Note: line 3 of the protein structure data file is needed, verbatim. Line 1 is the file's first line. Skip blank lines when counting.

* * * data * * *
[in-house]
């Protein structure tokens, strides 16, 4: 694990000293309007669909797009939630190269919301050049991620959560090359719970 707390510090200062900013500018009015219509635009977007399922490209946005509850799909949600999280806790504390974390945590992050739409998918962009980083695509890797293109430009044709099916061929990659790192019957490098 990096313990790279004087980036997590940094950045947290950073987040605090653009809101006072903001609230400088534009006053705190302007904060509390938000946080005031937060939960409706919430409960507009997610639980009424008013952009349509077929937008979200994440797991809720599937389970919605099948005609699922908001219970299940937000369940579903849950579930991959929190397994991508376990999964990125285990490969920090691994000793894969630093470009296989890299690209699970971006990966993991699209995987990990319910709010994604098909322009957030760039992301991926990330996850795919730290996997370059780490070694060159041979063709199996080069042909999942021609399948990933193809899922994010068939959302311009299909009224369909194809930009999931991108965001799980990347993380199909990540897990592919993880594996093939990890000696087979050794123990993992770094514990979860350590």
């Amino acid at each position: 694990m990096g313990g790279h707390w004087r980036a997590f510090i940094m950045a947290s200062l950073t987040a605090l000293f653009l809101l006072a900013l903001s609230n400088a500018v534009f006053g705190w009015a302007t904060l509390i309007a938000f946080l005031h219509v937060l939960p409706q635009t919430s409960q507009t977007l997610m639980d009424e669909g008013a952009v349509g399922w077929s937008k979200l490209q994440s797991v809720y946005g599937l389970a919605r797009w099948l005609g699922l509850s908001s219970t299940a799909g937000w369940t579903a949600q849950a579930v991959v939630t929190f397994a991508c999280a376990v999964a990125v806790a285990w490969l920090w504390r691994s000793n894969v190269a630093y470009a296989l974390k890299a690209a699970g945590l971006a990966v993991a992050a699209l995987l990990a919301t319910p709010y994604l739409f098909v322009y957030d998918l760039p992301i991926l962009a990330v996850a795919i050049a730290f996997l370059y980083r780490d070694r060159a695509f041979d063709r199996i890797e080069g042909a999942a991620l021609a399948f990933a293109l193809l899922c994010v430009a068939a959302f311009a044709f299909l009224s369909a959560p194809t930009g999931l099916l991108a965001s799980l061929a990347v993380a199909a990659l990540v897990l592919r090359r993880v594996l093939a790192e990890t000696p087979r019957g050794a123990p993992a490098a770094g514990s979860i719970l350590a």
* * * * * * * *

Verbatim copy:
């Amino acid at each position: 694990m990096g313990g790279h707390w004087r980036a997590f510090i940094m950045a947290s200062l950073t987040a605090l000293f653009l809101l006072a900013l903001s609230n400088a500018v534009f006053g705190w009015a302007t904060l509390i309007a938000f946080l005031h219509v937060l939960p409706q635009t919430s409960q507009t977007l997610m639980d009424e669909g008013a952009v349509g399922w077929s937008k979200l490209q994440s797991v809720y946005g599937l389970a919605r797009w099948l005609g699922l509850s908001s219970t299940a799909g937000w369940t579903a949600q849950a579930v991959v939630t929190f397994a991508c999280a376990v999964a990125v806790a285990w490969l920090w504390r691994s000793n894969v190269a630093y470009a296989l974390k890299a690209a699970g945590l971006a990966v993991a992050a699209l995987l990990a919301t319910p709010y994604l739409f098909v322009y957030d998918l760039p992301i991926l962009a990330v996850a795919i050049a730290f996997l370059y980083r780490d070694r060159a695509f041979d063709r199996i890797e080069g042909a999942a991620l021609a399948f990933a293109l193809l899922c994010v430009a068939a959302f311009a044709f299909l009224s369909a959560p194809t930009g999931l099916l991108a965001s799980l061929a990347v993380a199909a990659l990540v897990l592919r090359r993880v594996l093939a790192e990890t000696p087979r019957g050794a123990p993992a490098a770094g514990s979860i719970l350590a």